4. A display stand as dened in claim 1 characterized in that said lower pair of tie rod members are of integral U-shape with the bight portion thereof being rigidly secured to the lower ends of said L-shaped end frame members.
5. A display stand as defined in claim 4 characterized in the provision of a rigid anti-sway tie rod member extending longitudinally of said stand at angles to the horizontal with its lower end secured to the bight portion of said U-shaped tie rod member and its upper end secured to a cross rod of the other end frame unit.
6. A display stand as defined in claim 1 characterized in that said shelves extending lengthwise of said stand are of inverted V-shape in cross-section with the opposite lateral edges thereof terminating in low-height upturned lateral side walls.
7. A display stand as defined in claim 6 characterized in that the shelves extending across the end of said stand are inclined downwardly and include low-height upturned lower edges extending :across said end frame unit.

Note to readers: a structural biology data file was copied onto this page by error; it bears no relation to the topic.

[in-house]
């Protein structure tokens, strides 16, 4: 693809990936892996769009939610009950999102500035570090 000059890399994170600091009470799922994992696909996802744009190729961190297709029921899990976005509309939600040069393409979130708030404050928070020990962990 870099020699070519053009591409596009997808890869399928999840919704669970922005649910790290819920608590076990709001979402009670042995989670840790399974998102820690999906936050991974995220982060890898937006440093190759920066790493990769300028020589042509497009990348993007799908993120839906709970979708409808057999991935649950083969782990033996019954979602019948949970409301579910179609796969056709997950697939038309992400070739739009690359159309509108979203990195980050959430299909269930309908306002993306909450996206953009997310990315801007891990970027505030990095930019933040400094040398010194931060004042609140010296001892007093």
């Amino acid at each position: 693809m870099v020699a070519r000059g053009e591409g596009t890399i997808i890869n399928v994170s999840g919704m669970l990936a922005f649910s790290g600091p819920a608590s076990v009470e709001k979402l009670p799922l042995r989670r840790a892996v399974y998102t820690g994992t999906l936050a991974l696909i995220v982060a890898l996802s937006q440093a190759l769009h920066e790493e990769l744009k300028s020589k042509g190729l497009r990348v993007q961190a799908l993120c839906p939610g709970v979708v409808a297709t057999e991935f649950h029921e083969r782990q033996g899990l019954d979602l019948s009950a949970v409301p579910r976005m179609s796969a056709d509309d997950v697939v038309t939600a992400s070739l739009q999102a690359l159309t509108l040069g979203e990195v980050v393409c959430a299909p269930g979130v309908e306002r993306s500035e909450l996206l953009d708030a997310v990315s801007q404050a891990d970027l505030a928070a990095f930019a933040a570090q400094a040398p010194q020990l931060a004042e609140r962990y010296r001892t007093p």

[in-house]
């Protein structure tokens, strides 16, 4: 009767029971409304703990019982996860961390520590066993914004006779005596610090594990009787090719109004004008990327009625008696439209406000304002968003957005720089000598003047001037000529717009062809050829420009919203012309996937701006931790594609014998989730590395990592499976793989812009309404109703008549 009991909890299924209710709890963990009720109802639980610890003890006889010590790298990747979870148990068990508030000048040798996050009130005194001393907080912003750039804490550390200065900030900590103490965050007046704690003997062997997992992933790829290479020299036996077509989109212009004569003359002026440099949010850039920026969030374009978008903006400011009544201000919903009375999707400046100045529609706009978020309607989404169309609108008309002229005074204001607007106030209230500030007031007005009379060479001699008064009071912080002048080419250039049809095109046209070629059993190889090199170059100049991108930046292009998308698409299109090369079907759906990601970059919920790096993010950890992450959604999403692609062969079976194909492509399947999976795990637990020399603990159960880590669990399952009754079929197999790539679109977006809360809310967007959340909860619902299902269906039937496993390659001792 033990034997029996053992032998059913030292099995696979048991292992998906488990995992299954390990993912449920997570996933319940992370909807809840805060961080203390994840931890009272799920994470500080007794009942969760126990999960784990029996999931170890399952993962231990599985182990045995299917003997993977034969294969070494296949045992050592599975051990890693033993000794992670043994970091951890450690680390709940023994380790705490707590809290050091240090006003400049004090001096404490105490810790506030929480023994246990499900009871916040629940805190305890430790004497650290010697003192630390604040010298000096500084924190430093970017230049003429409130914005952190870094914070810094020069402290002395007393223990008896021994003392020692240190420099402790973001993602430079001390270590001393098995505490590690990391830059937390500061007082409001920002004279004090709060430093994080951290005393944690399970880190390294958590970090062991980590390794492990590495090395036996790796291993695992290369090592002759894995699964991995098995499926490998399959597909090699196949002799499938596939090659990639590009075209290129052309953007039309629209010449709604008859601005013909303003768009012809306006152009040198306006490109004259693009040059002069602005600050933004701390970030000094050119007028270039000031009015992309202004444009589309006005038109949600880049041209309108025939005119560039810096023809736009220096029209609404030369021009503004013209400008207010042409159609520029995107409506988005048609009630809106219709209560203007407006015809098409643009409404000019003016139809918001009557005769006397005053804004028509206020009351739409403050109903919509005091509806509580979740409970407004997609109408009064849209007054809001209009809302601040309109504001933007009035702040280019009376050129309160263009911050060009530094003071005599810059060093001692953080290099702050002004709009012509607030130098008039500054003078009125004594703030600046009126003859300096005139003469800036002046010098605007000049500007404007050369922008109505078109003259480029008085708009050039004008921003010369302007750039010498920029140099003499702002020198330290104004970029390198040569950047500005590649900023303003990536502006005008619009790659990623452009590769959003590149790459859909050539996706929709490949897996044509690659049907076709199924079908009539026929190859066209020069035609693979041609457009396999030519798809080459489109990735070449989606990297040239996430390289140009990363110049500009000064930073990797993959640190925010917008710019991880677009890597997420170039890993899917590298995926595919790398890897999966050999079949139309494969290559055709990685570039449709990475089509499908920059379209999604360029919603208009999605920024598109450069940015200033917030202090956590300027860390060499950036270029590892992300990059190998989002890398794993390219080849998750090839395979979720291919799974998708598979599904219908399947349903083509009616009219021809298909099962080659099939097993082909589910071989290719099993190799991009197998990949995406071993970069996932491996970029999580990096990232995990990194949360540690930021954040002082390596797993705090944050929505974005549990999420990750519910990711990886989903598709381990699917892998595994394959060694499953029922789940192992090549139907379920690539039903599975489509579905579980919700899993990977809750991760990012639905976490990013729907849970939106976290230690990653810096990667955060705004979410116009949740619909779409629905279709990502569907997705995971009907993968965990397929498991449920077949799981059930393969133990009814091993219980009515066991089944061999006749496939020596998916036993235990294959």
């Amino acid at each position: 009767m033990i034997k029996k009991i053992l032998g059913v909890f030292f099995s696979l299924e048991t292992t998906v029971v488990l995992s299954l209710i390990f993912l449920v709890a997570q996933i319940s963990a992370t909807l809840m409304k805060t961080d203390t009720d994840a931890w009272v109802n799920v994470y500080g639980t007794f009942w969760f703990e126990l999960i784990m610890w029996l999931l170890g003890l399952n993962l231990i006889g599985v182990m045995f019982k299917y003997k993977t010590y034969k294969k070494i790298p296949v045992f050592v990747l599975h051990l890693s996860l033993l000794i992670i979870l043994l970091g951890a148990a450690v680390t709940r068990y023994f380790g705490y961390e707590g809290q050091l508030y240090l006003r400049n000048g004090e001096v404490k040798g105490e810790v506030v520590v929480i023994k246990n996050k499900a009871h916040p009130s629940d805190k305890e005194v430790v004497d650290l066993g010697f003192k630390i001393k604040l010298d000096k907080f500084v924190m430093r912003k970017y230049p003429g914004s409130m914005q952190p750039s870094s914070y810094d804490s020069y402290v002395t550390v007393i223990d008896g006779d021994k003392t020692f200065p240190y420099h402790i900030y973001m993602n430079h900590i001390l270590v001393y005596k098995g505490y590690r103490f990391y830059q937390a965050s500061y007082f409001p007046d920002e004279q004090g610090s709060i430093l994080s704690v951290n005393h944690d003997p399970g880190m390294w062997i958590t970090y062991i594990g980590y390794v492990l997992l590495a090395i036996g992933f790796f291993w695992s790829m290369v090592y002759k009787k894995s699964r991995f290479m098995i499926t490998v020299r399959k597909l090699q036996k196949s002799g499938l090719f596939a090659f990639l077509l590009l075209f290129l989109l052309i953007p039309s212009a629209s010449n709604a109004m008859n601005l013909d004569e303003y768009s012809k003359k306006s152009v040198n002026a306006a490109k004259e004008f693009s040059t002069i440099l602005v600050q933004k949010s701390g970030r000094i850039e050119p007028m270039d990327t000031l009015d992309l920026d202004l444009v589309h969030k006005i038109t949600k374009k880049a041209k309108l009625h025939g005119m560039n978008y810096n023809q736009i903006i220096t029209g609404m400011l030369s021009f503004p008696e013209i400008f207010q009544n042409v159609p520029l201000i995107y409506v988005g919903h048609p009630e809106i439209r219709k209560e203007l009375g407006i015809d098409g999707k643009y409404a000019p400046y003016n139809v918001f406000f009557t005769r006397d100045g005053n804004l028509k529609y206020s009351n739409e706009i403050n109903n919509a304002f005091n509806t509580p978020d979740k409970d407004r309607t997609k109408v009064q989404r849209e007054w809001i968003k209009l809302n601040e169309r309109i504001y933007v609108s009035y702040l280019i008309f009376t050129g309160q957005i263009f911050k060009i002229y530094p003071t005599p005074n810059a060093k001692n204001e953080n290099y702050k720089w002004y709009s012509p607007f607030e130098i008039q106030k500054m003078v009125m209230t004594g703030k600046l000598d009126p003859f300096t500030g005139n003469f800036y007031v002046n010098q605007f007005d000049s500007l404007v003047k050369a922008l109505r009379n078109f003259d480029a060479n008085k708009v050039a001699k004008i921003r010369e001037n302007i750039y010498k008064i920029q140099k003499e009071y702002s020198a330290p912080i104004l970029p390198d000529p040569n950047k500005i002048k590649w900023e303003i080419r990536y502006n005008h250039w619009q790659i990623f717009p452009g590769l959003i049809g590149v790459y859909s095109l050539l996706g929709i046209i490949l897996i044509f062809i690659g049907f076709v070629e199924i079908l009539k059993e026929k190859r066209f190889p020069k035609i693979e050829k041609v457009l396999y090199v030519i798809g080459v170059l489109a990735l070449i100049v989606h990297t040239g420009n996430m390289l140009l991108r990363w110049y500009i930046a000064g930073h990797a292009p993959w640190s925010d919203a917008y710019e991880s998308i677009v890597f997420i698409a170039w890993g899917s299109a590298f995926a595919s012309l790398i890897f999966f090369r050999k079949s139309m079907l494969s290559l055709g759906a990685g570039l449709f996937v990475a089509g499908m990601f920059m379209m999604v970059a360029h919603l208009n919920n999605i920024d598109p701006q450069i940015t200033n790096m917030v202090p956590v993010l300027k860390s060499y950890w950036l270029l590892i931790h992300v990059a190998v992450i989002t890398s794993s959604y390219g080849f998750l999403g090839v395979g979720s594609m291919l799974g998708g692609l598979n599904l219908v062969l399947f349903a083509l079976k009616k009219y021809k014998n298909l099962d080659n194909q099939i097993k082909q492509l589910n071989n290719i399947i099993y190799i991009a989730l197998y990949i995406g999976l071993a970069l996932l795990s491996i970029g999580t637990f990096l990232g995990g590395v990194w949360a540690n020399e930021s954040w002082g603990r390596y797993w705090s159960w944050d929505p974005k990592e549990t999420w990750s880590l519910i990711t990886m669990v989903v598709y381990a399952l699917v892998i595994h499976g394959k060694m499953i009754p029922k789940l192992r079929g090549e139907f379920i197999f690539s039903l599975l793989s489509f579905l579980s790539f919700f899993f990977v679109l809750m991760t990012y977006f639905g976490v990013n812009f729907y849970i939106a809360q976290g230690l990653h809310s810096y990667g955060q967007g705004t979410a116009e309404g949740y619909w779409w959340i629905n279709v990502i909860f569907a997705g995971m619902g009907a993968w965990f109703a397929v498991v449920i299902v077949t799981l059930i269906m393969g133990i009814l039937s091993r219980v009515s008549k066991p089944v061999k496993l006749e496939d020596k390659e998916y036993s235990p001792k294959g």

8. A display stand as defined in claim 7 characterized in that both end frame un-its are substantially identical and include similarly arranged and constructed display shelves supported between the four supporting legs of each end frame unit.
9. A quickly demountable merchandise display stand adapted to be fabricated from tubular main -frame members and from crisscross arranged Wires welded together at points of cross-over, said stand being so constructed as to be compactly packaged for shipping and storage and erected at the point of use .by unskilled labor using simple tools, said stand comprising a rigid main frame formed .by a pair of end frame units, a plurality of tubular members extending between either lateral side of said end units and attachable horizontally between said end units to anchor the same rigidly together, and a plurality of pre-assembled wire shelves adapted to extend lengthwise of said stand with their opposite ends resting by gravity on said end frame units, an anti-sway tie rod means extending lengthwise of the center of said stand at an `angle to the horizontal and including fastener means for securing its opposite ends to said end frame units, said shelves being of inverted V-shape in crosssection, and the lower corner ends of said shelves having hooked ends engageable over cross rods forming part of said end frame units at points inside and immediately yadjacent main frame components of said end frame runits, whereby the weight of merchandise on said V-shaped shelves tends to urge said hooked shelf supports firmly against the main frame of said end units.
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|U.S. Classification||211/134, 211/181.1|
|International Classification||A47F5/13, A47F5/10|